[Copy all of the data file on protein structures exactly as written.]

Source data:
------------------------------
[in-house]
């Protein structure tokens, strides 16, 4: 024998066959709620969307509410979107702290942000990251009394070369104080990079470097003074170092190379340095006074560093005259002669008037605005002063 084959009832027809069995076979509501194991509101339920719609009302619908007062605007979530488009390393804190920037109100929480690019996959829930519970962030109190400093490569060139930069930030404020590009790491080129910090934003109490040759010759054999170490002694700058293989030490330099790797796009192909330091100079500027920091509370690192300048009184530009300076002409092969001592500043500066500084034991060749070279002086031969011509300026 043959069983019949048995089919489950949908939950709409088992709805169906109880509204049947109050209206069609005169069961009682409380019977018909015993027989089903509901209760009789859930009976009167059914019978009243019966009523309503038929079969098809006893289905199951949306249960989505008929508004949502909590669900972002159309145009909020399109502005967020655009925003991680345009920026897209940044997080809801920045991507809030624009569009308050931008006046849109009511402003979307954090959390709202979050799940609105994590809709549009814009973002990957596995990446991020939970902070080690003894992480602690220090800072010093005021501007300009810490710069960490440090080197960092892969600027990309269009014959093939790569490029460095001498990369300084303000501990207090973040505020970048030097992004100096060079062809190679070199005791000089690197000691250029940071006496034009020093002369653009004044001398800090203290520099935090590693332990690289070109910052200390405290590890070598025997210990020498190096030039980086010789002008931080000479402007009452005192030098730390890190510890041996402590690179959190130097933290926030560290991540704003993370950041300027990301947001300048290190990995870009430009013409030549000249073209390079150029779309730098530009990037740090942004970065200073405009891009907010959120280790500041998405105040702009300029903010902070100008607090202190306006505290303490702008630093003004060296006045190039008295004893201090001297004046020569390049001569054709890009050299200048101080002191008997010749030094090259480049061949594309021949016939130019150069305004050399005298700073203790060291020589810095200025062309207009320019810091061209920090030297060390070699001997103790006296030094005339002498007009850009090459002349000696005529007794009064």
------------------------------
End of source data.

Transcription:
[in-house]
């Protein structure tokens, strides 16, 4: 024998066959709620969307509410979107702290942000990251009394070369104080990079470097003074170092190379340095006074560093005259002669008037605005002063 084959009832027809069995076979509501194991509101339920719609009302619908007062605007979530488009390393804190920037109100929480690019996959829930519970962030109190400093490569060139930069930030404020590009790491080129910090934003109490040759010759054999170490002694700058293989030490330099790797796009192909330091100079500027920091509370690192300048009184530009300076002409092969001592500043500066500084034991060749070279002086031969011509300026 043959069983019949048995089919489950949908939950709409088992709805169906109880509204049947109050209206069609005169069961009682409380019977018909015993027989089903509901209760009789859930009976009167059914019978009243019966009523309503038929079969098809006893289905199951949306249960989505008929508004949502909590669900972002159309145009909020399109502005967020655009925003991680345009920026897209940044997080809801920045991507809030624009569009308050931008006046849109009511402003979307954090959390709202979050799940609105994590809709549009814009973002990957596995990446991020939970902070080690003894992480602690220090800072010093005021501007300009810490710069960490440090080197960092892969600027990309269009014959093939790569490029460095001498990369300084303000501990207090973040505020970048030097992004100096060079062809190679070199005791000089690197000691250029940071006496034009020093002369653009004044001398800090203290520099935090590693332990690289070109910052200390405290590890070598025997210990020498190096030039980086010789002008931080000479402007009452005192030098730390890190510890041996402590690179959190130097933290926030560290991540704003993370950041300027990301947001300048290190990995870009430009013409030549000249073209390079150029779309730098530009990037740090942004970065200073405009891009907010959120280790500041998405105040702009300029903010902070100008607090202190306006505290303490702008630093003004060296006045190039008295004893201090001297004046020569390049001569054709890009050299200048101080002191008997010749030094090259480049061949594309021949016939130019150069305004050399005298700073203790060291020589810095200025062309207009320019810091061209920090030297060390070699001997103790006296030094005339002498007009850009090459002349000696005529007794009064």